The fact that some shoutfactory completed shows have not had complete series sets, suggests that they do not believe complete series sets will "create" a significant boost in sales. For example, shows like: Kojak, Simon & Simon, NYPD Blue, Dragnet (67-70), Adam12, etc ...
 
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ScottRE

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I'd be happy with a compete series "bundle" at a discount. I loved this show, but I know the moment I pull the trigger on every season, you'll see a complete set. On Blu Ray. With bonus features.
 

Desslar

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Most likely Shout Factory already has a lot of past sales data to see whether there is a "good number of other customers" who didn't buy single seasons but who would be willing to buy complete series sets.

For example, shows like GI Joe, Transformers, The Bob Newhart Show, Hill Street Blues, WKRP, The Jeffersons, All In The Family, Barney Miller, etc ... where both complete series and individual season dvd sets were released by them in 2014/2015 (or earlier).

The fact that some shoutfactory completed shows have not had complete series sets, suggests that they do not believe complete series sets will "create" a significant boost in sales. For example, shows like: Kojak, Simon & Simon, NYPD Blue, Dragnet (67-70), Adam12, etc ...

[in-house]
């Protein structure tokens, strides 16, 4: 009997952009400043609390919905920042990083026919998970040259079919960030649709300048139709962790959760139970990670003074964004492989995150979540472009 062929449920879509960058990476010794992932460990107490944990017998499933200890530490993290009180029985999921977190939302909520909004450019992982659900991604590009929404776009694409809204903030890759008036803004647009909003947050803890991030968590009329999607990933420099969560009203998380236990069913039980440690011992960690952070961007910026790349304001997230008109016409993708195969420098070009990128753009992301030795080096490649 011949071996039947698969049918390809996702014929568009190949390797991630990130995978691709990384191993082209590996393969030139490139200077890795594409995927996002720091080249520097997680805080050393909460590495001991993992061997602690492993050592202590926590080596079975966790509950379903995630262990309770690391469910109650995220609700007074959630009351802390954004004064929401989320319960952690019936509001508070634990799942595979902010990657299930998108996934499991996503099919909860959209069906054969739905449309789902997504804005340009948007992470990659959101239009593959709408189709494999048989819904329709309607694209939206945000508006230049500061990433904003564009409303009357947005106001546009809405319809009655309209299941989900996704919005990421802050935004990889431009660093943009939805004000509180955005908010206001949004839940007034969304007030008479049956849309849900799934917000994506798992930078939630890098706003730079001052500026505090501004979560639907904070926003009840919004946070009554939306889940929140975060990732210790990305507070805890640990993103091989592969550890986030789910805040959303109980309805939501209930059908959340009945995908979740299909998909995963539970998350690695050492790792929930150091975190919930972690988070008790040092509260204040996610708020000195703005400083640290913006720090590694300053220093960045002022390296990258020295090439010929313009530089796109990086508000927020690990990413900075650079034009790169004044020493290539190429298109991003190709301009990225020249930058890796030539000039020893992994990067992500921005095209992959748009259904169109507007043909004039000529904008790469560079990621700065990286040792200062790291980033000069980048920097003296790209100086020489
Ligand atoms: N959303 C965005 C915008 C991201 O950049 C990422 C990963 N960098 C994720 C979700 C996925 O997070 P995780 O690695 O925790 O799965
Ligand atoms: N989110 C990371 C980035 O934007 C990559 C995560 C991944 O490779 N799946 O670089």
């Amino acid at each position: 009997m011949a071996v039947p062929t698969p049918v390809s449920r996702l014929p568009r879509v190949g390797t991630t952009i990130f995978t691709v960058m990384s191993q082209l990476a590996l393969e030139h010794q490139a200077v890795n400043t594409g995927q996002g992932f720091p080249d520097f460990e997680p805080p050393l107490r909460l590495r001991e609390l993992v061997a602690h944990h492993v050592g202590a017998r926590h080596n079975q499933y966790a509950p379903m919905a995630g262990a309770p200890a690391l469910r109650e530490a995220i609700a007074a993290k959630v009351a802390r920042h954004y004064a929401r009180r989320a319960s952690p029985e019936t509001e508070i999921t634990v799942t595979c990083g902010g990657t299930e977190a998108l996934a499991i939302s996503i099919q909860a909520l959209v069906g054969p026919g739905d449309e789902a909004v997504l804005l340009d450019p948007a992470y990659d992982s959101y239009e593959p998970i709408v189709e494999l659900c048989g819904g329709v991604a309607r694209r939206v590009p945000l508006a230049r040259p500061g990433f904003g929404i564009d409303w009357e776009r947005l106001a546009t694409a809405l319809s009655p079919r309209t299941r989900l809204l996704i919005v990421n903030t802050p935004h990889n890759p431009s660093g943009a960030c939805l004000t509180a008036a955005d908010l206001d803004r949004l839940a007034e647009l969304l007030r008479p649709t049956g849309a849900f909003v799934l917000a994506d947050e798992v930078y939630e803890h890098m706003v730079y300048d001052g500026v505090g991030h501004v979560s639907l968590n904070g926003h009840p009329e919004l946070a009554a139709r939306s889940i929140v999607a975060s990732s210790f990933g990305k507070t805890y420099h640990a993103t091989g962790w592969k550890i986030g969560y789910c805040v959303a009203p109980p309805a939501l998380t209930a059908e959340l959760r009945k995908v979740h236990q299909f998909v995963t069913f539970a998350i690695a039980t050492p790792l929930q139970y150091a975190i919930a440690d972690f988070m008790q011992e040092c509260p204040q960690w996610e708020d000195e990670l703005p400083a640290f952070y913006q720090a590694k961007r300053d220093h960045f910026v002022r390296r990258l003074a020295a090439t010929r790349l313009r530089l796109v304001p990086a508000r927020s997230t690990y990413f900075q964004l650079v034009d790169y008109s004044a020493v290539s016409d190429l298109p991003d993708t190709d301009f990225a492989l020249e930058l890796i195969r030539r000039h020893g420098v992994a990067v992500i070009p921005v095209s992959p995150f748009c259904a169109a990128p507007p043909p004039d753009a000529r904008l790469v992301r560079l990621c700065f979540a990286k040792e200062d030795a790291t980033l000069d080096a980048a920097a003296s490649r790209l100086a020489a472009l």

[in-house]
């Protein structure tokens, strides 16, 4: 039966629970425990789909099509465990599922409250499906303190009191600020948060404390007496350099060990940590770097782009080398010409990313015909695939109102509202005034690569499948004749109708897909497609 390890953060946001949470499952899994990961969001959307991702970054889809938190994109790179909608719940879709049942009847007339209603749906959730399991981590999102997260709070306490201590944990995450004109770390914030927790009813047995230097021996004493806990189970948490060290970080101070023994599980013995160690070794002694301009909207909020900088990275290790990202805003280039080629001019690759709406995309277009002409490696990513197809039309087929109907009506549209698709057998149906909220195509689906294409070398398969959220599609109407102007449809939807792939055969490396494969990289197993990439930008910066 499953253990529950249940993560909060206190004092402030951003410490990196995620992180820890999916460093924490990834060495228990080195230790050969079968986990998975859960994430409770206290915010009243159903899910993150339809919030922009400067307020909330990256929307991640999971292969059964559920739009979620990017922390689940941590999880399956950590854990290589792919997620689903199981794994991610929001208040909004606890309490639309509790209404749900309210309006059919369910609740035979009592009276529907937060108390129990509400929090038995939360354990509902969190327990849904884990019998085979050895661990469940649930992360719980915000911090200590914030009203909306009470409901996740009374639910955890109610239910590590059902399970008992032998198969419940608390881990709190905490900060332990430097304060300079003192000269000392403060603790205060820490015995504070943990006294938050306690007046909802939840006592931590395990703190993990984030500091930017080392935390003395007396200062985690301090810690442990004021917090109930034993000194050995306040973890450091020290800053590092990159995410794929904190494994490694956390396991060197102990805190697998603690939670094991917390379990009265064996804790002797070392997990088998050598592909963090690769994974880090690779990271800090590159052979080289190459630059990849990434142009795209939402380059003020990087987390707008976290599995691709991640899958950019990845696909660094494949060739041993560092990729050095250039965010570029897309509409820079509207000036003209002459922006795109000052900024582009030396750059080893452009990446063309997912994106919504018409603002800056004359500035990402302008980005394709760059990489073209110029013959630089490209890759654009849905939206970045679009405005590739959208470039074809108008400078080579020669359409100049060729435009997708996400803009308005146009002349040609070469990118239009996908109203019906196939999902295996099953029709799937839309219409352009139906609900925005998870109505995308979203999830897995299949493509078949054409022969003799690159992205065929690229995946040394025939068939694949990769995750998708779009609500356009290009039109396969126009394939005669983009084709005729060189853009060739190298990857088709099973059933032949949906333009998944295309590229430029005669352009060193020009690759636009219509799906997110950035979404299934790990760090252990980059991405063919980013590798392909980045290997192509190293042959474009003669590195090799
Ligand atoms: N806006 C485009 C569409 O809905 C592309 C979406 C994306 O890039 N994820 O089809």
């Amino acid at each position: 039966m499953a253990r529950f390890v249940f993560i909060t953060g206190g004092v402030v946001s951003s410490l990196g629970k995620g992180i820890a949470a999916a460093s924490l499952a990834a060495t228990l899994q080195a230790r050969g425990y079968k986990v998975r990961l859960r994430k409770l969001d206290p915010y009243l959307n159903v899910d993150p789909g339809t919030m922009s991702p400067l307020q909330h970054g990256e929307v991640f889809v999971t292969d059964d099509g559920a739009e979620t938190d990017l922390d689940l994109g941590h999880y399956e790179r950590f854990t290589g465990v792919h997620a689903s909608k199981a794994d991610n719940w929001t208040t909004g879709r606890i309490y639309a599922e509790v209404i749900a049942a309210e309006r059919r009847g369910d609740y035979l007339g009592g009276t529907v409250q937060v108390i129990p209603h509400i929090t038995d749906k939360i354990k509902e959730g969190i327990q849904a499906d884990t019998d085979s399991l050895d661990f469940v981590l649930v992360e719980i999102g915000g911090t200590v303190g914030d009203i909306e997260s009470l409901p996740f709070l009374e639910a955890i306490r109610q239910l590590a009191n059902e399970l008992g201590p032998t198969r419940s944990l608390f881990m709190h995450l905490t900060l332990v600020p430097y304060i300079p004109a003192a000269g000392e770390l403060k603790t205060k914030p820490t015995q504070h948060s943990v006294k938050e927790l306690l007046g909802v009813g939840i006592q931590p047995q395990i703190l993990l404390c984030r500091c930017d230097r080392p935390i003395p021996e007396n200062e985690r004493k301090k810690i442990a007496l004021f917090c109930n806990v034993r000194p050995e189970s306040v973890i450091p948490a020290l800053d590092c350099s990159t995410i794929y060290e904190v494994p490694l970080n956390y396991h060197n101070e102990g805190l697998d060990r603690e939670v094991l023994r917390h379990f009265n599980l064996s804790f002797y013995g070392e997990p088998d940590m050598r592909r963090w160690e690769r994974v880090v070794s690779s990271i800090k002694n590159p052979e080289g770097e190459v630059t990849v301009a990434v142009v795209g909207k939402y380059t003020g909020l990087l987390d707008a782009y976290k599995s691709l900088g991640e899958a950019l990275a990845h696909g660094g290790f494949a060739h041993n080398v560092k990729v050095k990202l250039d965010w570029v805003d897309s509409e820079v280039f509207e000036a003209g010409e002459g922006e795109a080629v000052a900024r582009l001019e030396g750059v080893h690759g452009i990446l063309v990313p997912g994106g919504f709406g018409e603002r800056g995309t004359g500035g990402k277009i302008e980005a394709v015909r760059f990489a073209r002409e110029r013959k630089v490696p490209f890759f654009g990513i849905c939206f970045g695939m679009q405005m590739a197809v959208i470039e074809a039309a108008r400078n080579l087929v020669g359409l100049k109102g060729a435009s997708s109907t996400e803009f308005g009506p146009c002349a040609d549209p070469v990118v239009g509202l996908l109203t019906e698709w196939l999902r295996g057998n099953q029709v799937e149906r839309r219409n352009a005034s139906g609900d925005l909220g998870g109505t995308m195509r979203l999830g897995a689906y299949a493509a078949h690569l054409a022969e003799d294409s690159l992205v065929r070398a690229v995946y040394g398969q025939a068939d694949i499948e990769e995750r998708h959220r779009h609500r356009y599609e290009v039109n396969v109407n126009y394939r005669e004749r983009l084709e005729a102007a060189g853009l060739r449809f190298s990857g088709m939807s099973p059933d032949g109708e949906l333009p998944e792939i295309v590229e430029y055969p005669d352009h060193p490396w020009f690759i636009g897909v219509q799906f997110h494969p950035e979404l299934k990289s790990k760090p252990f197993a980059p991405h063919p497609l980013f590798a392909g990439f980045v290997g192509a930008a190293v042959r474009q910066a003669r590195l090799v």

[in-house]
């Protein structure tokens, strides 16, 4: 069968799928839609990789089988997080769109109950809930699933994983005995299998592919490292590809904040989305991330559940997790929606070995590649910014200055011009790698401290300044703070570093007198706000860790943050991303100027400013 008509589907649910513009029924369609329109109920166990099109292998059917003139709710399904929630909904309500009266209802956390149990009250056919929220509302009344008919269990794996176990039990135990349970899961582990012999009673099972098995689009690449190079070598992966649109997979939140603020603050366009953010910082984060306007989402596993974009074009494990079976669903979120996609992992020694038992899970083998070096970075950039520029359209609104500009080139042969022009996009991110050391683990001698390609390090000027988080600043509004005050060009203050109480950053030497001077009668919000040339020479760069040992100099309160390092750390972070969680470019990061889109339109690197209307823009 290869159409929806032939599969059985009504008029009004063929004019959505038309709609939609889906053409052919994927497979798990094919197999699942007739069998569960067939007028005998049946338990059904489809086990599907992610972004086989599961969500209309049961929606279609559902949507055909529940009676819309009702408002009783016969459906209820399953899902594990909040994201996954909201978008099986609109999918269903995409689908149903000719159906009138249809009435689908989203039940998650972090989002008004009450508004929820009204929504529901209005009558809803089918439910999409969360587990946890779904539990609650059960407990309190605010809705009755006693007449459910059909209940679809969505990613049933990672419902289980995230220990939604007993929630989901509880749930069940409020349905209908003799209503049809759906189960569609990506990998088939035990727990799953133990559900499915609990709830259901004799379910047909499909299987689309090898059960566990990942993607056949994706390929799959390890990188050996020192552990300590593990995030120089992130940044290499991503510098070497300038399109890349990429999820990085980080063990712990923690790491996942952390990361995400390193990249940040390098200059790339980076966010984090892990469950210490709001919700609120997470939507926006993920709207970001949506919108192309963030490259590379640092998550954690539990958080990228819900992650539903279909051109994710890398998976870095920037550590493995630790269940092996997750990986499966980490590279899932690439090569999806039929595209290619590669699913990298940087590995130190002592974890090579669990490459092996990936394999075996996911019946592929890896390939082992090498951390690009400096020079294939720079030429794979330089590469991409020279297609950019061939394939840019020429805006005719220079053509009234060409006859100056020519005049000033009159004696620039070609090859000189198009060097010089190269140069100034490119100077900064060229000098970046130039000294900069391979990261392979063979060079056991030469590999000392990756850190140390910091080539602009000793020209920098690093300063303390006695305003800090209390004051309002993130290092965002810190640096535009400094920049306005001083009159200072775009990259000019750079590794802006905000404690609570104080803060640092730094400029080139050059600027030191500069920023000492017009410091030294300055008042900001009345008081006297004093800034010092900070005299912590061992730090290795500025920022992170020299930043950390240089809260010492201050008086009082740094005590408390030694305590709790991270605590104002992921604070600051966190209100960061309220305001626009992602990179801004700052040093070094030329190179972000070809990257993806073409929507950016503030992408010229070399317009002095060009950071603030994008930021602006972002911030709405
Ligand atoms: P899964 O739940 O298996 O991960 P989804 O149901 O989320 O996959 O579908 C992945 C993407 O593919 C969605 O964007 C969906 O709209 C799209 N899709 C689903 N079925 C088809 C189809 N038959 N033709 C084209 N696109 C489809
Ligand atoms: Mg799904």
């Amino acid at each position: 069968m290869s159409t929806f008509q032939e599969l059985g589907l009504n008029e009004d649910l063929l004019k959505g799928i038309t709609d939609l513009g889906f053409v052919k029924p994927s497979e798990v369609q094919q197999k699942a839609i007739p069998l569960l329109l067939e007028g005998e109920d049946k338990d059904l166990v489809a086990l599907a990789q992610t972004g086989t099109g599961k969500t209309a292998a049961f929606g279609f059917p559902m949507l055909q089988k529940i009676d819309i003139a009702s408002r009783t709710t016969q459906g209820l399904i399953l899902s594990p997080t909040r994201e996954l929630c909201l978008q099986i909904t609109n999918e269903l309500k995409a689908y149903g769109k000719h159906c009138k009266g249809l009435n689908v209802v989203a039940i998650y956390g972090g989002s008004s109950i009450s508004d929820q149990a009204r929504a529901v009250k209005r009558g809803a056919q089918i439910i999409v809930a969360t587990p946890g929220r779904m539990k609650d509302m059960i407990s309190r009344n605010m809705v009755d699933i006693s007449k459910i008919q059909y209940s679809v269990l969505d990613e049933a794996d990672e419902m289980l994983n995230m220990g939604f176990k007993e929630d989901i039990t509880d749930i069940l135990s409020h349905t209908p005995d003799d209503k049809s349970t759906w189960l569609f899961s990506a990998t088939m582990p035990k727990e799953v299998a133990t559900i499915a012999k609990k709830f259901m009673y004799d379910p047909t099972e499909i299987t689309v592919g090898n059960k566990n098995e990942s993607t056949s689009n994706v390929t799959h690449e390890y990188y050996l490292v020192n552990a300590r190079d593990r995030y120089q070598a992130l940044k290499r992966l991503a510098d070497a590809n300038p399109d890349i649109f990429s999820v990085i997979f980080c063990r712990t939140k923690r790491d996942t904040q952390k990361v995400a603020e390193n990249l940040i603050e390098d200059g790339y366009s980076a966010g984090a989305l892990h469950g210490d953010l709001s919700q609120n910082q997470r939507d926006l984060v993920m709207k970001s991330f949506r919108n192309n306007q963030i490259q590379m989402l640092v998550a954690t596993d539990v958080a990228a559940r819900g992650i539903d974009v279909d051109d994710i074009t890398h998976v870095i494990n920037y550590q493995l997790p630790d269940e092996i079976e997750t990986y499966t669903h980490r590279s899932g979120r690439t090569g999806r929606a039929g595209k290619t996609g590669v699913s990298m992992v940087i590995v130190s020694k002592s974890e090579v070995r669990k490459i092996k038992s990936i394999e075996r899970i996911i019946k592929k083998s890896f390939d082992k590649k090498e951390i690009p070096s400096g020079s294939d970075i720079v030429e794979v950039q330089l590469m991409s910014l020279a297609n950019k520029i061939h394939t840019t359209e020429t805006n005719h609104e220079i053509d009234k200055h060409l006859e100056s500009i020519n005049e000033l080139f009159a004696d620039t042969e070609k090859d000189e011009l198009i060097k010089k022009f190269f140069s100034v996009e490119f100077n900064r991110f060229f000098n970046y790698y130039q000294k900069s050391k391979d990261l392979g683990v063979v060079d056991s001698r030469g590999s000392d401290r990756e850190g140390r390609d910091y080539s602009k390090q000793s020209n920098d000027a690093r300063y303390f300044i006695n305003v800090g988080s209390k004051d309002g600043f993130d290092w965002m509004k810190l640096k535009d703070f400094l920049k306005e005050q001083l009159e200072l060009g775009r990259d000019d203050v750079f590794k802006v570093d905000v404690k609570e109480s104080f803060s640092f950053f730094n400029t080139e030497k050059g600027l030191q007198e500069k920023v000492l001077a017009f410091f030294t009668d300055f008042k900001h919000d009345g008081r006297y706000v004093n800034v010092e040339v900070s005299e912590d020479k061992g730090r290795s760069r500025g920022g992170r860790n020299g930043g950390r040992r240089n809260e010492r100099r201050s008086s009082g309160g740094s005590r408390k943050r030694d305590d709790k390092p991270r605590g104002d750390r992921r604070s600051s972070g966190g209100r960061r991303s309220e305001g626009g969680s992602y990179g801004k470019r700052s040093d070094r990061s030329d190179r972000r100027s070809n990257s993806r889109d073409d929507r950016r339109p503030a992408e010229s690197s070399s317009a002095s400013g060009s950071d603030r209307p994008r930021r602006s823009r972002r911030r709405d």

Could be. Another possibility is that their sales predictions were too optimistic for the single season releases and they produced way too many. Therefore they aren't willing to produce any complete series sets until they sell off their aging inventory of single season sets.
 

Blimpoy06

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shows like: Kojak, Simon & Simon, NYPD Blue, Dragnet (67-70), Adam12, etc ...
These shows, and Quincy, all had a single relese by Universal before Shout took over. I believe Universal still owns the rights and is releasing them. Probably why we haven't seen a complete series set for these shows.
 

jcroy

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These shows, and Quincy, all had a single relese by Universal before Shout took over. I believe Universal still owns the rights and is releasing them. Probably why we haven't seen a complete series set for these shows.

I would be quite surprised if this ^ is what is going on.

There is one giant couterexample to your assertion: Northern Exposure (NE).

Universal released the first several seasons of NE on double-sided flipper dvd discs back in 2004-2006. Universal then re-released them again as single-sided dvd discs in 2012/2014.

Come 2020, Universal outsourced NE to ShoutFactory with the latter re-releasing it as a complete series set in 2020. (Rumor has it that this 2020 NE set might just be the 2012/2014 discs repressed again).


If ShoutFactory had any interest in releasing complete series sets for stuff like Kojak, Adam12, Dragnet (67-70), Simon & Simon, etc ...., then most likely Universal would not have re-released the respective season 1 dvd sets as single-sided discs sets in 2017-2018. (Seasons 1 of Kojak, Adam12, and Dragnet 67 were originally released as double-sided flipper dvd discs sets in 2005).

In principle, it would be easier for Universal to "outsource" complete series dvd sets to somebody else such as ShoutFactory. No inventory to manage, while collecting licensing fees.
 

Wiseguy